We cross the Caspian Sea from Baku (Azerbaijan) to Aktau (Kazakhstan) on a cargo vessel. Aboard we meet a group of four Azeris working on a refrigerated goods train. Their cargo is frozen meat from Paraguay and their job is to handle customs procedures and deliver the goods safely to northern Kazakhstan. The nitty-gritty of globalised trade.
We spend a day anchored off the Kazakh coast. Two other ships are waiting to discharge and the sailors say a storm is coming. Much time and nothing to do except watching the weather and hoping that we are allowed to dock before the winds pick up.
The Azeris invite us to their cabin and feed us fresh pomegranates, snacks, and vodka. “Isn’t there enough meat in Kazakhstan?”, I ask. There is plenty, “but they eat a lot”, they reply. And the growing middle class in the oil-rich country has developed a taste for fine steaks and tenderloin, they add.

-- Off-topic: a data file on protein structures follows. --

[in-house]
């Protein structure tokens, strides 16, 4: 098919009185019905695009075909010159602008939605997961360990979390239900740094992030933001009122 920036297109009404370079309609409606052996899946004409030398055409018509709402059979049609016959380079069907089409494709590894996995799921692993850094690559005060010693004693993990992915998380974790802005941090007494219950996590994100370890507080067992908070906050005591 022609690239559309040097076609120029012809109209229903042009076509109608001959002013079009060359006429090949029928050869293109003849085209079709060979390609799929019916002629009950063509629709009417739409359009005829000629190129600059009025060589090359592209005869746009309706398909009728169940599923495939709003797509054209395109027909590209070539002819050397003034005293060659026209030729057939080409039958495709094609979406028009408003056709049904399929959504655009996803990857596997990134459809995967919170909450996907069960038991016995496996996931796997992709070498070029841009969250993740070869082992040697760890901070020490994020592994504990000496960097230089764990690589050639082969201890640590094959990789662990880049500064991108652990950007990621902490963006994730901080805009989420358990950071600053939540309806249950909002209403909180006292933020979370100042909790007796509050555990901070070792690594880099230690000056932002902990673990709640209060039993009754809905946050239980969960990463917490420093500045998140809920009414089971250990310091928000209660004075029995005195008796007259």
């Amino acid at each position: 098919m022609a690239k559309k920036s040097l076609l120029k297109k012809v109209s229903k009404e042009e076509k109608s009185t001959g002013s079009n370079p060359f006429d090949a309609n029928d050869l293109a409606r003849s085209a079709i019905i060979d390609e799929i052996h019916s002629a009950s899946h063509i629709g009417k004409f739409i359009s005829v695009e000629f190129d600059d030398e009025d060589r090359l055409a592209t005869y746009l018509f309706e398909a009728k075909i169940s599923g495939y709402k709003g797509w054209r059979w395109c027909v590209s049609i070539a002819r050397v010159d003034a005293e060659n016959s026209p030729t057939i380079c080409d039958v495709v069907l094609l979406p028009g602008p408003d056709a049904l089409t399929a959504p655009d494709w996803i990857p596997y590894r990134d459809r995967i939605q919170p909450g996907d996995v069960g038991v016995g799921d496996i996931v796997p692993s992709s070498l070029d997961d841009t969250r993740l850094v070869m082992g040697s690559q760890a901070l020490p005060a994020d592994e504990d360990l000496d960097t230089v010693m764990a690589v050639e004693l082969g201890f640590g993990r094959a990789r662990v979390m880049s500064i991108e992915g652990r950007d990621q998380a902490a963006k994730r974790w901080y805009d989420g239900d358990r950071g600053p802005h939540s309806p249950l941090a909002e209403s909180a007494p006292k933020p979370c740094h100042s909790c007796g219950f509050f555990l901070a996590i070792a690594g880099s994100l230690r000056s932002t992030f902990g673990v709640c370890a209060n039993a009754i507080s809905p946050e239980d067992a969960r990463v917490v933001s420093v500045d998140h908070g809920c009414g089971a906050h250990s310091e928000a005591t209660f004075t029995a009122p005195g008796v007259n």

The four men are in their 50s and led different lives before becoming train attendants. One was running his own shop in Moscow, which paid for his two children’s university eduction. It was raided and seized, like so many other immigrant businesses. The other one was the director of a fish factory and responsible for the protection of fish in the Caspian Sea during Soviet times. Now they earn about 240 USD a month. Not enough for anything in expensive Azerbaijan. Soviet times were better, fairer, more affluent, they all agree.